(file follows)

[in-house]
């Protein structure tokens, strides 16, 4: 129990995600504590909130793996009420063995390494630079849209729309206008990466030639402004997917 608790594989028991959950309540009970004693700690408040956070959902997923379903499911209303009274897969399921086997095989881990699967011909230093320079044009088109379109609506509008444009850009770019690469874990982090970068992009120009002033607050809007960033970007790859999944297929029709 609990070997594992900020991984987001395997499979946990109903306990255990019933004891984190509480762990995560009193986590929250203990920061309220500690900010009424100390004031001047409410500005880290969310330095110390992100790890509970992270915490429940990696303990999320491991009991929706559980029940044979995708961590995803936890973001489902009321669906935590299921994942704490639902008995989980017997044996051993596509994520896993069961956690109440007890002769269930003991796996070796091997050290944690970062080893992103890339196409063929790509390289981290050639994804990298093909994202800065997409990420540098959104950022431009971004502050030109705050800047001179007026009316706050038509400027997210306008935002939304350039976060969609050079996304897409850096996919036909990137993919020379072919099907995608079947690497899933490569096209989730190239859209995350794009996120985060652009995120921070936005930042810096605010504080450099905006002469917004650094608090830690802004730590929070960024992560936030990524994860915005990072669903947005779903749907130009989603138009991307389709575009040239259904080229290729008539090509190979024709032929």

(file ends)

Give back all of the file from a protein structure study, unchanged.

[in-house]
């Protein structure tokens, strides 16, 4: 129990995600504590909130793996009420063995390494630079849209729309206008990466030639402004997917 608790594989028991959950309540009970004693700690408040956070959902997923379903499911209303009274897969399921086997095989881990699967011909230093320079044009088109379109609506509008444009850009770019690469874990982090970068992009120009002033607050809007960033970007790859999944297929029709 609990070997594992900020991984987001395997499979946990109903306990255990019933004891984190509480762990995560009193986590929250203990920061309220500690900010009424100390004031001047409410500005880290969310330095110390992100790890509970992270915490429940990696303990999320491991009991929706559980029940044979995708961590995803936890973001489902009321669906935590299921994942704490639902008995989980017997044996051993596509994520896993069961956690109440007890002769269930003991796996070796091997050290944690970062080893992103890339196409063929790509390289981290050639994804990298093909994202800065997409990420540098959104950022431009971004502050030109705050800047001179007026009316706050038509400027997210306008935002939304350039976060969609050079996304897409850096996919036909990137993919020379072919099907995608079947690497899933490569096209989730190239859209995350794009996120985060652009995120921070936005930042810096605010504080450099905006002469917004650094608090830690802004730590929070960024992560936030990524994860915005990072669903947005779903749907130009989603138009991307389709575009040239259904080229290729008539090509190979024709032929």